Anyway, using the above as a flyer has been intended to be handed out with a bit of “guerrilla marketing” in mind; by having convinced some of the lecturers at Divinity to hand these out, or feature the image in their slides, when students are expecting a lecture of, say, paper A5 (The Question of God).

    As in academia, it is good practice in the library world not to re-invent the wheel, or always believe that no one has done something similar before. So the above design was made in 2014, I believe, by my then colleague L. Wilkens. I was very lucky to work with a professional designer, in those days. The actual idea of conveying a message to students through the academics (and during the lectures) was my former colleague’s, Simon Frost (Marshall Library of Economics).

    Anyway, why are we doing this? Well, we regularly run reports on the most-borrowed books at Divinity, we also monitor which books get requested, but: one thing the statistics and reports cannot tell us is when a student would like to use a book (or is desperate to use a book), but all the copies are on loan, and they either do not have the time, or do not think how useful it would be for any library to know that there was more interest in a book; more interest than what is captured in the statistics!

    So, we started this campaign 7 days ago, and have had a fair number of requests already. Most importantly, however, is that one fairly popular book (requested by two students) slipped through the net of us trying to catch such demand with the statistics, and we have now ordered more copies. Other books recommended were already on our radar, but we were still unsure whether another copy was needed. As space and our budget are limited, we cannot just add extra copies for every book on every of our (approximately) 63 reading lists! And that’s not even thinking of the supervision reading lists yet. Anyway, for those who only came to this post, attracted by the Beatles reference:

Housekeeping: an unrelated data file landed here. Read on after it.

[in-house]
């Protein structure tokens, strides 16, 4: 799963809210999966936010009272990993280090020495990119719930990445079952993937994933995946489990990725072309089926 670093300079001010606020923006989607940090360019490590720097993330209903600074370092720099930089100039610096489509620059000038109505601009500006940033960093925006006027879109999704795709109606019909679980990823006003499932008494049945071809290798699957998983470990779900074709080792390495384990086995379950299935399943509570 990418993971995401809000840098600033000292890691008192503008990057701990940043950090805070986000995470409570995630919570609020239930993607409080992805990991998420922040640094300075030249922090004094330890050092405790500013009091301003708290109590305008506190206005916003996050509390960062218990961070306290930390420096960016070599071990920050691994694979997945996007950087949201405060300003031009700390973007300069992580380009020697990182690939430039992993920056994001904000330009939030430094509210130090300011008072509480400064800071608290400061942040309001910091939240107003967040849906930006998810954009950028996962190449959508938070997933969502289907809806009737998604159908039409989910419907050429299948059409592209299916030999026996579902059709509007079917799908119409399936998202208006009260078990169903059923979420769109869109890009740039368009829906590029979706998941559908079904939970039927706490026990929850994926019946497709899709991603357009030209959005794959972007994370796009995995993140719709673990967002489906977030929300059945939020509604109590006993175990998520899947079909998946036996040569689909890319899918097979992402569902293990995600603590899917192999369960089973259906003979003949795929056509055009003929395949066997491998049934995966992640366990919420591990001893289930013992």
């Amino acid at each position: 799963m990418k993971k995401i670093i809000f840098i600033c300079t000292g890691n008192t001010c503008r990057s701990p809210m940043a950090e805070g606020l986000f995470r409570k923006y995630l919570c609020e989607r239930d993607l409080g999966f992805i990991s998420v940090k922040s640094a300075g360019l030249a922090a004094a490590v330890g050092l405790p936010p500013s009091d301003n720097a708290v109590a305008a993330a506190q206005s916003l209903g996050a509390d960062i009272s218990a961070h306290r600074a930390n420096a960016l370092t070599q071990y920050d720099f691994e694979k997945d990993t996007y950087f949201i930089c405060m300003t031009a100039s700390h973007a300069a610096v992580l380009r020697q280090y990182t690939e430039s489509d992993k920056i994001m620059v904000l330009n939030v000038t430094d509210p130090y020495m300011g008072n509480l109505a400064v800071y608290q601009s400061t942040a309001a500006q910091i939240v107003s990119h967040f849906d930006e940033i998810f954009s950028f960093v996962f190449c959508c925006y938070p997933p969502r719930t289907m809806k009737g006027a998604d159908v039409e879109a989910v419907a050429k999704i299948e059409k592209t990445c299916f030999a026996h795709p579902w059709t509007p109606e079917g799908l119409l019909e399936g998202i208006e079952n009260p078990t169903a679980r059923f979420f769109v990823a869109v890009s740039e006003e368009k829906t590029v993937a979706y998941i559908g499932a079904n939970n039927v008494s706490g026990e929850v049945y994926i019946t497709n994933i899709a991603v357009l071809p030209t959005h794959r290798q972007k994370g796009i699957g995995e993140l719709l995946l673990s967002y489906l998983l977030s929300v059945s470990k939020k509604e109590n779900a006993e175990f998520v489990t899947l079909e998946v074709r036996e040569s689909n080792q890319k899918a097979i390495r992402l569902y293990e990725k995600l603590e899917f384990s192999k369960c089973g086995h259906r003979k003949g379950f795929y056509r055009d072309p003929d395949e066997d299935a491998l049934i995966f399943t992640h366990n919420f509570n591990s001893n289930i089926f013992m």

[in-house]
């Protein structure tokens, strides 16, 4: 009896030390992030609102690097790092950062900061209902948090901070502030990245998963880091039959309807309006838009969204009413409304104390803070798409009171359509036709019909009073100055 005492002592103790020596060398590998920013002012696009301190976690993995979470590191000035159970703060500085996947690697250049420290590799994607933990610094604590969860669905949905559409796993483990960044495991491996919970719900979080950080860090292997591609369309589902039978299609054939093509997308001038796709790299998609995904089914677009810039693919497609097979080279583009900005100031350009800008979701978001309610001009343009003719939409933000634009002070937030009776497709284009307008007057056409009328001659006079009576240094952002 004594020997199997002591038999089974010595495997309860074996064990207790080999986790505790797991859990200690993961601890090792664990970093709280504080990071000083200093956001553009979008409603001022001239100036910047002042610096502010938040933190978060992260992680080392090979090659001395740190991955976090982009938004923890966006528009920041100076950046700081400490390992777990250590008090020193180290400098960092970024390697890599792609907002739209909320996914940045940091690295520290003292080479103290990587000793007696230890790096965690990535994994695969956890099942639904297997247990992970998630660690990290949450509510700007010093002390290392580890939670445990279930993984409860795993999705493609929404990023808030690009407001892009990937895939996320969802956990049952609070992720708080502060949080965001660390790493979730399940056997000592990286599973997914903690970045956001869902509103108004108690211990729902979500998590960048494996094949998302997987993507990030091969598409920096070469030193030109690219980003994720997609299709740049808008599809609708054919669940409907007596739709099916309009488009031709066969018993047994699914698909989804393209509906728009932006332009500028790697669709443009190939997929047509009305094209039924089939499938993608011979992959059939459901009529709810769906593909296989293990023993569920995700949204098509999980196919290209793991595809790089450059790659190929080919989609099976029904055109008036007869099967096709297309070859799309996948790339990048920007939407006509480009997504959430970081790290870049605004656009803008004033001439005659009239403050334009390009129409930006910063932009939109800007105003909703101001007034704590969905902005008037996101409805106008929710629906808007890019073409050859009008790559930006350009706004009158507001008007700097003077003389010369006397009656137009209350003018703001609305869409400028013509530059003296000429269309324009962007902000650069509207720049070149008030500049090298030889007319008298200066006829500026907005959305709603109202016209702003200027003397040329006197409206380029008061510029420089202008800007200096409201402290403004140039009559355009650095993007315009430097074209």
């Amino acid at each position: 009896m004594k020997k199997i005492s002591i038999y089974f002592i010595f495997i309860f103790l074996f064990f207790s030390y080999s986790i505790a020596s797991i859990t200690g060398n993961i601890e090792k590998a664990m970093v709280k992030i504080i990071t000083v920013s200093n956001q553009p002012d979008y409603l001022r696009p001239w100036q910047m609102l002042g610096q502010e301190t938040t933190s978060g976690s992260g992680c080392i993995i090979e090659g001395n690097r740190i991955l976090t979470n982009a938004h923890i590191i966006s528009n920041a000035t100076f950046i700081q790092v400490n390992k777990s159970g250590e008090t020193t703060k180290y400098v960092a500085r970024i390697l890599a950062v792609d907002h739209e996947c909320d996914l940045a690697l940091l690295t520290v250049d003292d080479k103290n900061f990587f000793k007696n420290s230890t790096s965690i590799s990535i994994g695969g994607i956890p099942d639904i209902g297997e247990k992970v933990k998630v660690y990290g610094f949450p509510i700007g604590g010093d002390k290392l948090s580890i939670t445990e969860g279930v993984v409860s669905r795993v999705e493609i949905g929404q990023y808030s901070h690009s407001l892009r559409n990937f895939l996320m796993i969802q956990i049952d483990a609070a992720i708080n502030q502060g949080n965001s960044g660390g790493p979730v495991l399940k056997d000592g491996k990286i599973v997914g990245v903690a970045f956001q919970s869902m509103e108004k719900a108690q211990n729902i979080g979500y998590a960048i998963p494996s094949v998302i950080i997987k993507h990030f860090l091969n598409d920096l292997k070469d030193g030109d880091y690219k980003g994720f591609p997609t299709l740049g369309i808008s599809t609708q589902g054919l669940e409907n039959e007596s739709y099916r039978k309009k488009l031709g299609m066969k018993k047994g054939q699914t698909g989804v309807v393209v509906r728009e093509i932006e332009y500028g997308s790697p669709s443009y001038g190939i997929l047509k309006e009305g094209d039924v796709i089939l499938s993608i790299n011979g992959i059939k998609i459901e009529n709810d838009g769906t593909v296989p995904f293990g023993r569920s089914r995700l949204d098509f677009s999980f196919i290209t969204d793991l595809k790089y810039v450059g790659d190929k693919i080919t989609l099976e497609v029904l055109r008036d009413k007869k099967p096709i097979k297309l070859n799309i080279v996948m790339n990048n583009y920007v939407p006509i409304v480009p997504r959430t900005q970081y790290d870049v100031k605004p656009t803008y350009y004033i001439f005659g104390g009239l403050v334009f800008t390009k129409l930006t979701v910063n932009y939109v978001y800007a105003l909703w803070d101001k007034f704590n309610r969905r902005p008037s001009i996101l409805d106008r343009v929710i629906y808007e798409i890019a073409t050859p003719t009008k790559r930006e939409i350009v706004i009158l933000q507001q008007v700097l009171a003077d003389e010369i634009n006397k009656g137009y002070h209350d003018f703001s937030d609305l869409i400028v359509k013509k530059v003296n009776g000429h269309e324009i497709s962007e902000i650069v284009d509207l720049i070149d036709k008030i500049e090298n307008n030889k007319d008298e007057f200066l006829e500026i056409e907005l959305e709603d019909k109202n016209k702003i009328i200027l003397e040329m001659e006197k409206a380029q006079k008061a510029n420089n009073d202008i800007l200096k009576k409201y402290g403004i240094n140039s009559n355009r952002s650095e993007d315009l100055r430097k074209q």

So, please help us, to help you[1]!


    [1] If you are an undergraduate or MPhil student at the Divinity Faculty in Cambridge.


    Timestamp: 22 February 2019 - 10:16am
  • Are we nearly there yet?

    Some of our latest covers, for books added at the Divinity Library

    In terms of spending our budget and the financial year: we are into the 6th month, but I often feel like saying “Are we nearly there yet?”. Obviously, purchasing and adding donated books to the Library is not a number game, but it is somewhat a measure of how hard we work. If we were to add 2 books per months, no one would be impressed, even if these two books were great publications. Also, in previous years, we have had donations which originally consisted of 500-800 books, and we might have added 200 of them.  We stopped taking such large donations, as usually the work of checking our holdings – for this kind of number of books – is disproportionally high in relation to the books we can add in the end!

    Equally, if I were to write here that we add, say, – on average – 1,212 books per year, you might think that this is high, but you might question whether these books were any good. In fact, we aim to add about 650-750 books per year – this relates to previous year’s numbers of volumes added to stock, and in my mind that helps me too (apart from devoting some “quality time” to our accounting system to see how much money we have actually spent!), to know how far we have got in a year. Finally, we also have an issue of space, so we need to be careful not to add to many books per year.